Our best step is to start keeping a journal or log of such instances.  Maybe it caught our attention because it revealed a surprise party being planned (then respect it and let it go).  But if there is conflict in the air it might be something requiring a first clue to a developing mystery – think like Sherlock Holmes on these points.

Composing a log of events will build your psychological playing field that may reveal that you are being unnecessarily paranoid or by locking onto “facts” you might find justification for your suspicions.  The log will help you to examine your own reactions and behavior as well as your antagonist’s behavior.  Honest introspection will lift out your own guilt and missed job performance.

The Purpose and Benefits of a Log

1) Expose and Clarify.  Get things out of the murky darkness and build your objective case in this ordeal.  Focus on peculiar behavior – always on acceptable/unacceptable behavior — by noting,

a) The event itself, what happened?

b) Date and time, before/after what other events

c) Witnesses, are there others who could collaborate the situation

d) Feelings, how were you dealing with this?  Especially if you felt fear and intimidation.

Use a simple wire bound notebook and set up these four columns per page.  List any detail seeming appropriate.  Someone driving by your house several times in one evening needs to be noted.

2) Personal review.  Study the psychological playing field for your own involvement in all this.  Are you overreacting or even causing some things yourself?  Are you giving too much away to your adversaries?  Are you allowing them to choose the battle ground?  How will you respond different next time around?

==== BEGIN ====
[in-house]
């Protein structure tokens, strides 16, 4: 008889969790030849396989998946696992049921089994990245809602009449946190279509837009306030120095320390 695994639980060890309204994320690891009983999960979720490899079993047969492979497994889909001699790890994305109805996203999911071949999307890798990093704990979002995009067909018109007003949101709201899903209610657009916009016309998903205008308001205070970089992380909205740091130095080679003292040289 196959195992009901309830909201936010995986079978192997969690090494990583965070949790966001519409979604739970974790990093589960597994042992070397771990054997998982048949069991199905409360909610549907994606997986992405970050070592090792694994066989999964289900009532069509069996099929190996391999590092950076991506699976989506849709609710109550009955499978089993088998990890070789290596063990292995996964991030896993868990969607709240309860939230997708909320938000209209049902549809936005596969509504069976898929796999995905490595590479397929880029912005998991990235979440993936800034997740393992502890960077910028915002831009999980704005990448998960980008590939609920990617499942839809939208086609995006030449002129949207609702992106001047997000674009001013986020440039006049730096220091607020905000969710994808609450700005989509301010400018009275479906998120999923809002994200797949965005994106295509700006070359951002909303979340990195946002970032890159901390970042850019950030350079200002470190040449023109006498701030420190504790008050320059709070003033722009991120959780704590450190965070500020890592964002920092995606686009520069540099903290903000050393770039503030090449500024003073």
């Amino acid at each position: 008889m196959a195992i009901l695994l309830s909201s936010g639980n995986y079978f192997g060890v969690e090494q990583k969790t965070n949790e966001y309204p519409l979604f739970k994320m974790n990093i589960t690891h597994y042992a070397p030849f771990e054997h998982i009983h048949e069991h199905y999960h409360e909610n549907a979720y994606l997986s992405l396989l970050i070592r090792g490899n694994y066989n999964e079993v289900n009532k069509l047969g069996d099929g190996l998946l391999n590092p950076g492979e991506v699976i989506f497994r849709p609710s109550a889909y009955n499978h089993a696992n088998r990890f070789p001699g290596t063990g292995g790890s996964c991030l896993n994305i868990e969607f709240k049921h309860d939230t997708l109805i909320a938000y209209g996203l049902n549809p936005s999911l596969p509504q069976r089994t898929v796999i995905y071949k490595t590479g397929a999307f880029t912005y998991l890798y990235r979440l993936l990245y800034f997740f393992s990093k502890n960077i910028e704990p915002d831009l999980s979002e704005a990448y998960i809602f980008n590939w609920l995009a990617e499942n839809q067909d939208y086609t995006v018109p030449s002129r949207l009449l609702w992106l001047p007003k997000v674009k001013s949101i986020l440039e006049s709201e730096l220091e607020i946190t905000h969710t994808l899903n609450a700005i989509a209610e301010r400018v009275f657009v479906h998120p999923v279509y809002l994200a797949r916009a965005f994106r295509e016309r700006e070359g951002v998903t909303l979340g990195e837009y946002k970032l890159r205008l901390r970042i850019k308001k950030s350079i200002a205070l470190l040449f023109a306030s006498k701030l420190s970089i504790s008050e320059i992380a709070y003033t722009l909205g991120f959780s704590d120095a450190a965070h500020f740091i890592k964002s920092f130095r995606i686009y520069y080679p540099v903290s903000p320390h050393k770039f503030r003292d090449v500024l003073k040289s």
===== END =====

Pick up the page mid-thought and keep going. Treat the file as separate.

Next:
Note, if you are at fault, immediately get your apologies in order before the problem can escalate any further.  If the power of the tension is in your hands then play the card that can quickly resolve the conflict.  Don’t allow it to escalate beyond the sphere of reason.

Strengthen your resolve if you are right.  You will need the logs details to prove to yourself that you need to proceed with your defense with good courage that does not waiver.  Sociopaths will take anyone on a roller coaster of emotions and wild tails.  Know what is true and proper and stick to your guns in any encounter.  Do not alter a correct course. Another reason to stick to the exposed “facts.”

3) Pick out the lay of the land.  Who is drifting onto the “side” of your adversary?  Who can you trust and who should you guard information?  What sort of strategies are they working and which direction are they attacking their attack?

“Know your enemy”
Sun Tzu


4) Know yourself, too!  How are you holding up?  How are your energy levels?  Are you noticing particular points that wear you out quicker than others?  Monitor your reserves and strengths.  You may decide that these battles are not worth the pain and exertion.  Be honest in what you are feeling and believing.  Merely fighting for proud ego matters ought to be put under a microscope for careful scrutiny.


5) Strategize.  How will you take back the battlefield?  What should your responses be?

Perhaps employing humor would help to restore perspective.  Study the debate styles of Ronald Reagan, the absolute master of handling opposition before an audience (which is exactly what you are doing, the rest of the church is watching!)  Who can forget his classic line against Walter Mondale, “Well, there you go again.”  The implication is clear in the minds of the observers, that that last rambling episode really does not amount to much.  Humor will disarm the opposition and relieve some of that anxiety that has inflicted the judging Board.  That sort of indirect rhetoric may open some prematurely closed minds.